Copley’s poems whisper dark suggestions to their reader. They display such a control over the stories they reference that, much of the time, we are unsure whether the unsettling occurrence has taken place in the poem itself or in the unexplored caverns of our own imagination. The poems are filled with unanswered questions; we are the ones who must provide the answers, and they are not pleasant ones.

However, Copley is not tied to the realm of the fairy tale. Perhaps the most disturbing, and at the same time most beautiful, aspect of the book is the way it blurs fiction with biography. In the second and third sections of Beans in Snow, Copley writes about the loss of her own brother, who died in his late forties. We see Copley’s own pain in the context of the darkness of the stories. Snow (standing in for death, blankness, and eventually a new start) is a recurring theme. As the collection’s titular poem states: ‘Beans in snow won’t grow’.

But the collection ends on a hopeful note. The third section begins with a poem entitled ‘First Night in Heaven’. This section follows Copley’s brother after death. Here, we witness Copley’s creation of a fairy tale of her own. Building on the first two sections, this final one shows how stories (as well as being dark warnings against wandering alone in the forest) can be a way of healing. In the stories we create ourselves, Copley seems to be telling us, there can always be hope.

Beans in Snow is a beautiful, dark, funny and emotive collection. It draws on traditional fairy stories, but in a way that targets a modern reader. What emerges is the potential to create our own stories and our own potential endings. In the same way that Copley works so skilfully on our imaginations in the first part of the book, she also shows us the power of our own creativity in understanding our own misfortunes.

Giants and Snow Queens there may be, but there is also hope, and the good fairy of our own imagination.

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This Poetry Pick was chosen by Katie Hale, founder of [insert text here].

Born in Cumbria, Katie’s first story (written aged four and entitled It’s Not Fair) received much critical acclaim from indulgent parents and well-wishing neighbours. Since then she has been published in Velour, anthologies 11 Poets and Above Water, and university magazine The Jam, and has twice won the Anne Pierson Award. She spent a year living in Melbourme, and is about to move to St Andrews to begin a Masters in Creative Writing.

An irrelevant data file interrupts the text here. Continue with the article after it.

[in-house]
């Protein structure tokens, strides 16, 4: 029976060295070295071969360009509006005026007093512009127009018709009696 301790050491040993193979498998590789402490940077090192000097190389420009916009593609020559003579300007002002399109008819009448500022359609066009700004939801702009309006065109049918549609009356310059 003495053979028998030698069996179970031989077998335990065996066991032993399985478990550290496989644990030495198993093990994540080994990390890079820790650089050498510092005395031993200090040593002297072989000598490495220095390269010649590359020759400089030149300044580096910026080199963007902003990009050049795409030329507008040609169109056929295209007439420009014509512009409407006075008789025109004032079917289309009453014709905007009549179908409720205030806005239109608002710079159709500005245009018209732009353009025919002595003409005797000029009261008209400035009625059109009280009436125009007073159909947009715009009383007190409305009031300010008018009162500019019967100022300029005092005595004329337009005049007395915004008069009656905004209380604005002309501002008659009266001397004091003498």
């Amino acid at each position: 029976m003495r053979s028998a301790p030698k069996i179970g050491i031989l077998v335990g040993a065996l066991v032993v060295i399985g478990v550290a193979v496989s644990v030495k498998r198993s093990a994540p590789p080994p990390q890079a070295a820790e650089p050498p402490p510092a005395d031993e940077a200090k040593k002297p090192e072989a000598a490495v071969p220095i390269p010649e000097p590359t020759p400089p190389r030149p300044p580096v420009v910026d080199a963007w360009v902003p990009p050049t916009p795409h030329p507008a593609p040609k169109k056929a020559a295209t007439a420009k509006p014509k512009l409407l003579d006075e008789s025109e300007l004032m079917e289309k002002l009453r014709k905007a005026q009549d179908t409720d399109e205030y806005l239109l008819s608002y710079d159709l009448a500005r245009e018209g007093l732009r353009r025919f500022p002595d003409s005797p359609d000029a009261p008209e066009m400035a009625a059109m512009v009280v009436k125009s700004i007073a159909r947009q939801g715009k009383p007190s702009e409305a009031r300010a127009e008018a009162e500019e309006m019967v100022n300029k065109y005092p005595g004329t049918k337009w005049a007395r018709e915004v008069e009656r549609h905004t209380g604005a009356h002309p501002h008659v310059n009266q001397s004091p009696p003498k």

**

Related sites:

http://www.jennifercopley.co.uk/

http://www.smokestack-books.co.uk/book.php?book=21

Poem: ‘Fairy Tales’

Poem: ‘Coma’

Poem: ‘Princess’

Poetry Picks

‘The time has come, the walrus said…’

…to launch a new venture!


It’s all very well [insert text here] recommending the odd poem now and again, but there are a lot of brilliant poets out there, who have entire books filled with incredible poems. So why shouldn’t we recommend those as well?

So, we’re launching a monthly venture, called Poetry Picks. It’s pretty simple, really. At the start of each month, we’ll post a review of a book we’ve really really enjoyed, which will hopefully serve as an encouragement for our readers to go out and find a copy, and read it themselves.

But that is not all…

As with everything, we would like to include as many people as possible in this venture. So, we’re asking for open submissions.

If you’ve read a collection of poetry recently, and think that other people deserve to know about it, then why not write your own Poetry Pick and send it in to us? You can send it to us via the Submit section of the site, or via email: manage.noordinaryblog@gmail.com

A few things to remember when submitting:

  • Only say nice things, please! Poetry Picks is about finding collections of poetry that are really really good, so pick a collection that you love, and take it from there.
  • Make sure you include ‘Poetry Picks’ in the subject of your email, or at the start of the ‘submission’ box if submitting through the site.
  • Include a short bio of yourself (max 50 words), either in the body of your email, or in the ‘additional information’ box on the site. We may also post this on our Who We Are section, and put you down as a Contributor, so if you don’t want us to do this, make sure you let us know.
  • If possible, please include a picture. This can be a photo of you with the book, a photo related to the themes of the book, a photo of your cat reading the book – the choice is yours. Just make sure you’re the photographer – or that you have the permission of whoever is the photographer. (Legal battles over copyright would really put a dampener on things.) You can either attach this to the email, or (if submitting through the site) send a separate email with the photo.
  • We might edit your review a bit, mainly if there are any spelling mistakes or anything – but don’t worry! We’ll make sure we don’t change the meaning of any of your sentences. After all, you’re the reviewer – not us.
  • Of course, if you want to recommend a collection in the form of video, or write a poem saying why these poems are great, that’s also fine by us. We love unusual ways of doing things!

If you’re confused about anything, you can either get in touch with us, or have a look at the first Poetry Pick for inspiration.

Poetry Pick #1 coming soon: August 2012